Yes We Can’t!
A Brief Exploration on The Hamster Wheel Known as Reality
I’m in my 60s, so I’ve seen a lot of Labor Days. As a labor lawyer, congressional staffer, government official, and economics think-tanker I’ve paid close attention to employee-management relations. It’s clear to me that things have changed for the worse in the American workplace since I began full-time employment in 1974. U.S. workplace culture today is characterized by a sense of entitlement among employers and corporations, who have come to think of themselves as “job creators” doling out precious employment opportunities—but only when cities and states give them tax breaks, pay to train their workers, and promise to minimize regulation. Employers increasingly think of workers as a cost to contain rather than a resource to appreciate, nurture, and grow.
In the 1970s, the position of the typical worker in America had been improving for 40 years—inflation-adjusted wages climbed, retirement income was at its most secure, and the typical worker had come to enjoy a range of employee benefits that most workers entering the workforce today will never see. Congress enacted the Employee Retirement Income Security Act in 1974 to protect pensions: in 1979, 57% of men had employer-provided pensions, at a time when a “pension” meant guaranteed income in retirement, rather than the do-it-yourself (and possibly lose-it-yourself) 401(k) that is common today.
But progress slowed in the 1980s and in some cases, came to a stop or reversed. By almost any measure, the economy is not working as well for the average worker as it used to:
Less than 44% of employees today have any kind of employer-provided pension, and less than 20% have a traditional defined benefit pension.
From 1979 to 2007, household income for the typical household grew only 19%, while growing 240% for the top 1%.
Average annual hours worked increased from 1,703 in 1979 to 1,883 in 2007. Households worked more hours per year in 2007 than in 1979—5.5 extra weeks a year.
Among large private-sector employers (with 200 or more employers) that provided health benefits, only 29% offered retiree health benefits in 2009, down from 66% in 1988.
Workers lost their voice in the workplace as union representation declined from 27% in 1979 to 13% in 2012.
The typical family’s household wealth was 22% lower in 2010 than in 1983, even though overall household wealth had grown 63% and the wealth of the top 5% grew by 83.1%.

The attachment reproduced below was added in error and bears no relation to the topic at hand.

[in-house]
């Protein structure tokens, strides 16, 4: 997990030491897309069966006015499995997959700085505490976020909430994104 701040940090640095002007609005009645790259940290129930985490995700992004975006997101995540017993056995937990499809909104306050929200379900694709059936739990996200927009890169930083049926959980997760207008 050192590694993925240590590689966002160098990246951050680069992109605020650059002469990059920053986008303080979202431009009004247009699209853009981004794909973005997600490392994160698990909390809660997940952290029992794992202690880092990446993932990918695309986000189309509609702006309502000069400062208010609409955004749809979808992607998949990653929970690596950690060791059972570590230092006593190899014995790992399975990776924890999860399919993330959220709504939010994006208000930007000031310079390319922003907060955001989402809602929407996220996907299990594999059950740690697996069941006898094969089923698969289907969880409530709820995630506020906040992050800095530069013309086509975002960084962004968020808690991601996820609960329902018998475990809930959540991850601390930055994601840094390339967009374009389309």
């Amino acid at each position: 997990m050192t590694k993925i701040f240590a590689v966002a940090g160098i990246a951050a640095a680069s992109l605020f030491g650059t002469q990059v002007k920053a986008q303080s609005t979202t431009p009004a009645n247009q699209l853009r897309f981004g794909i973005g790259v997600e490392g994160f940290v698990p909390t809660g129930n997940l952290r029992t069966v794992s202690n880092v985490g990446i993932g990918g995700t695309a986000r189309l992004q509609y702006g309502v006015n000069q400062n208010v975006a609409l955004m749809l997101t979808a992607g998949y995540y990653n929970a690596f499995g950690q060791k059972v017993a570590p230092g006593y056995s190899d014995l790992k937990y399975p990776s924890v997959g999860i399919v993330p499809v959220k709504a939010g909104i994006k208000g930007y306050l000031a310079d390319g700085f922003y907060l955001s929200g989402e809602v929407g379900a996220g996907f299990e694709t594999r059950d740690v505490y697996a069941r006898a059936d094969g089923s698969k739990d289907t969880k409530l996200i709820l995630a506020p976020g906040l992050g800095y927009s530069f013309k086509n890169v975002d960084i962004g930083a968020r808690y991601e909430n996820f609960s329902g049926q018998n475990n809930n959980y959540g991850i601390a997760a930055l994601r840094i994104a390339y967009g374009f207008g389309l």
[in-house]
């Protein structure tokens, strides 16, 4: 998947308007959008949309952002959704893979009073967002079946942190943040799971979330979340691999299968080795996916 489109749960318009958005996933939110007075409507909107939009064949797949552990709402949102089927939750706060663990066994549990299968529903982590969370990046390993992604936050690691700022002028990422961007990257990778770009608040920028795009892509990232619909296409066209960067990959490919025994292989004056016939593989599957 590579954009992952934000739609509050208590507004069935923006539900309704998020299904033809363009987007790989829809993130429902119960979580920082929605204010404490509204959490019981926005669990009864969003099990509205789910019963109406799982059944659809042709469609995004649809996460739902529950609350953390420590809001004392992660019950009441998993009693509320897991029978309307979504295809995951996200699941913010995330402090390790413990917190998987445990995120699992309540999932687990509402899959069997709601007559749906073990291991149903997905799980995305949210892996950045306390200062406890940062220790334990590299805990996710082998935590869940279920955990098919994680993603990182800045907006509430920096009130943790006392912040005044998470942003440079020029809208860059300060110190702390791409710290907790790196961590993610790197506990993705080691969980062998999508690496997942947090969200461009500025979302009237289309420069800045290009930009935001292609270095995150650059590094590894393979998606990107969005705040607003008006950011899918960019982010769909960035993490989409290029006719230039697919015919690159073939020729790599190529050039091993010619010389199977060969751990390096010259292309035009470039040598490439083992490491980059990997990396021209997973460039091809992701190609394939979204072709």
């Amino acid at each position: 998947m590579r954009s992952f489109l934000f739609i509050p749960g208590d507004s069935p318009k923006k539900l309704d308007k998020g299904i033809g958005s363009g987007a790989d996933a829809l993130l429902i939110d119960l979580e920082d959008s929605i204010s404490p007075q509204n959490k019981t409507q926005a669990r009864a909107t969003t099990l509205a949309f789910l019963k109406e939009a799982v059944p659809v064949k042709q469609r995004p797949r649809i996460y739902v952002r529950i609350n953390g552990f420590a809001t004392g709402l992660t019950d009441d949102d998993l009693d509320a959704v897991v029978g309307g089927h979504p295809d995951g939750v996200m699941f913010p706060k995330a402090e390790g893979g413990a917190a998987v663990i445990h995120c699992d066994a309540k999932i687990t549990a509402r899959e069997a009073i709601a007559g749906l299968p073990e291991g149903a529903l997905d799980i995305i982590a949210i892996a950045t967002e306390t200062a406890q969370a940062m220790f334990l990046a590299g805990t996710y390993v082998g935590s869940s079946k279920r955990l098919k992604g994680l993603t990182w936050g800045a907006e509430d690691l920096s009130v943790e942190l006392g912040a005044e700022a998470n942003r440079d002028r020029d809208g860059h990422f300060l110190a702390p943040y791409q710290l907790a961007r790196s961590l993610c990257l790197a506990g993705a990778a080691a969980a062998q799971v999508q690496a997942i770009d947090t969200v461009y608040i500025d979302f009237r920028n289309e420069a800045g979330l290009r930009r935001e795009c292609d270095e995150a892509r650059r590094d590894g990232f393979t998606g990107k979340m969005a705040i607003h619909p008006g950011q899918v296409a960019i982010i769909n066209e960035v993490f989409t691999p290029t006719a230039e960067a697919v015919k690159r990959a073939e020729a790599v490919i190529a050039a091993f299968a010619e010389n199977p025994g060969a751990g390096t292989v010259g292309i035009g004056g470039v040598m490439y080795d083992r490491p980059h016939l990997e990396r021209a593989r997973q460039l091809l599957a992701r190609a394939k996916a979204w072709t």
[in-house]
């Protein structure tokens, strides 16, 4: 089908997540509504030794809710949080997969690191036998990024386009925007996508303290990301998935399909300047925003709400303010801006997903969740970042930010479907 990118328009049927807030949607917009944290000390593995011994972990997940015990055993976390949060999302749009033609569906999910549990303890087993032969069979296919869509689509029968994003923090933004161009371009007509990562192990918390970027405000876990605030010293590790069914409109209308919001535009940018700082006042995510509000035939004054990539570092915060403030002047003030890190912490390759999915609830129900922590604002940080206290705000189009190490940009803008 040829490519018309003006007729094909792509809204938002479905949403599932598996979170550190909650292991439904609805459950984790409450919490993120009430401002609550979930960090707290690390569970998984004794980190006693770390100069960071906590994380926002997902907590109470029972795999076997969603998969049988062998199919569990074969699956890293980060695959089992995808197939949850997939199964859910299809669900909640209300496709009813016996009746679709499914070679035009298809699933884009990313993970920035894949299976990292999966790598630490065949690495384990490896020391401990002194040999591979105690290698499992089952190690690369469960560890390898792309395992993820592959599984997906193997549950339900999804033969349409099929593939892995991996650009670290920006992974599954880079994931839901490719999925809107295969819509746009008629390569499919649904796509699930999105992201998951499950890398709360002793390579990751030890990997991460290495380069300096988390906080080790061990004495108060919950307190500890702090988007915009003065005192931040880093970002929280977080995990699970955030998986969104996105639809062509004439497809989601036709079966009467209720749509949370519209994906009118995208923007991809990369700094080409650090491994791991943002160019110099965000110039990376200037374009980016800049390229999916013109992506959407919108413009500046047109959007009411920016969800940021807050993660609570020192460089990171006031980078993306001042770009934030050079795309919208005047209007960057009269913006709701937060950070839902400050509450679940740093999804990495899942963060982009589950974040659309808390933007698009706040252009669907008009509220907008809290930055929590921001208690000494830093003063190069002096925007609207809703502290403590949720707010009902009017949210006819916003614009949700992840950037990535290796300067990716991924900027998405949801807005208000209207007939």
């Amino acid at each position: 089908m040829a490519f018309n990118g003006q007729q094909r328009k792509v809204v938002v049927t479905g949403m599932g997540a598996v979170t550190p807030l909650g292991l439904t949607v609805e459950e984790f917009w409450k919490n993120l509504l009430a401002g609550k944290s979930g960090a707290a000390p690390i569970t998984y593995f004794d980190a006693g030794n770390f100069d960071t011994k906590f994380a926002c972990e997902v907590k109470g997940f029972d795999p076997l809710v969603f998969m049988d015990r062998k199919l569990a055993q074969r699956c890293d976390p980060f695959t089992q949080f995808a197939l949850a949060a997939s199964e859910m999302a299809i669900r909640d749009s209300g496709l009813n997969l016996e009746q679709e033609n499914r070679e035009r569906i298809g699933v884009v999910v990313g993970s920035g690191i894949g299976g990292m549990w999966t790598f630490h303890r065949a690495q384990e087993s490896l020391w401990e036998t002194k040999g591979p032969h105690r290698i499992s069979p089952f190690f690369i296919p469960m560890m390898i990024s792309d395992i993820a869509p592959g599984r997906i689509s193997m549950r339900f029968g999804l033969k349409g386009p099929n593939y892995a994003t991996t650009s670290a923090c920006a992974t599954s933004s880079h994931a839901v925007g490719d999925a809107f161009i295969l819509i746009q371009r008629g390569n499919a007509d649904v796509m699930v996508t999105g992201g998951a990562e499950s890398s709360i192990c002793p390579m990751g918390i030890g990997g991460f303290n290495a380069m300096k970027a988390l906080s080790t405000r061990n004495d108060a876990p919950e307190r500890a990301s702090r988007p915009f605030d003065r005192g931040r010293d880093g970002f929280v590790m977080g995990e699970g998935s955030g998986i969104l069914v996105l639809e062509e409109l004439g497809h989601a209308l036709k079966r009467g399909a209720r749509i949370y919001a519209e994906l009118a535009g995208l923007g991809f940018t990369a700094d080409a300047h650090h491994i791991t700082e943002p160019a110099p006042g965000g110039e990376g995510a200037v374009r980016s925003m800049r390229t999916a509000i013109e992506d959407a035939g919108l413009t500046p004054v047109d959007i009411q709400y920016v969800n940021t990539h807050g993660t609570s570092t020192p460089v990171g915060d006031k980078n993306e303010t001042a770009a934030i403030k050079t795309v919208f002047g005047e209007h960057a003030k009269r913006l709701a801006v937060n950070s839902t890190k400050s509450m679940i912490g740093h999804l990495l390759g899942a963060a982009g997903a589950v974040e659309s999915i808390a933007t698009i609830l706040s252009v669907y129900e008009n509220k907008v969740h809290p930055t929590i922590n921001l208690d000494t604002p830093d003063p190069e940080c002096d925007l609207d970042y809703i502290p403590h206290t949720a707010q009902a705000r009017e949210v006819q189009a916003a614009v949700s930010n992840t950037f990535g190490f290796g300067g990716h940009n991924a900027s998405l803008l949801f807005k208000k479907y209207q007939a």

This economic bad news for the typical worker and her family was not inevitable or accidental. As my colleague, Josh Bivens [research and policy director at the Economic Policy Institute], says, it was “failure by design.” An economy that had created rising incomes and a better economic life for everyone from the 1940s till the late 1970s was taken over by corporate leaders and the politicians they supported. They set out to change the income distribution from shared prosperity to a few winners take all, and they succeeded.
Starting in the 1980s, top income tax rates on the wealthy fell from 70% to 28%, with even lower rates on income from selling stocks, bonds, and other capital assets. That helped set off a spending spree on CEO pay, which rose 759% from 1978 to 2011. Tax rules favoring grants of stock options as compensation for executives made matters worse. Raising the stock price became the dominant goal, pushing aside concerns for workers and communities, not to mention national interest. To pay for this huge pay raise at the top, corporations aggressively cut labor costs by breaking unions, moving operations offshore to low-wage countries, raiding and terminating pension plans. Workers resisted at first, but as corporate-backed politicians rewrote the laws to weaken the safety net, “reform” welfare, cut and tighten eligibility for unemployment insurance benefits, they lowered their expectations and accepted that they were on their own and that the corporations called the shots.
Today, few workers expect their employer to provide a real pension. Pay for 70% of the workforce has been stagnant or fallen since 2000, yet few complain, and strikes are so rare that when a few hundred fast food workers protest their poverty-level pay it makes national news. Occupy Wall Street did an amazing job last year of bringing attention to the wealth and income divide in America, but it had no policy program and no workplace organization, and it didn’t survive the winter. Employers were momentarily alarmed, but they eventually shrugged it off without changing their compensation practices.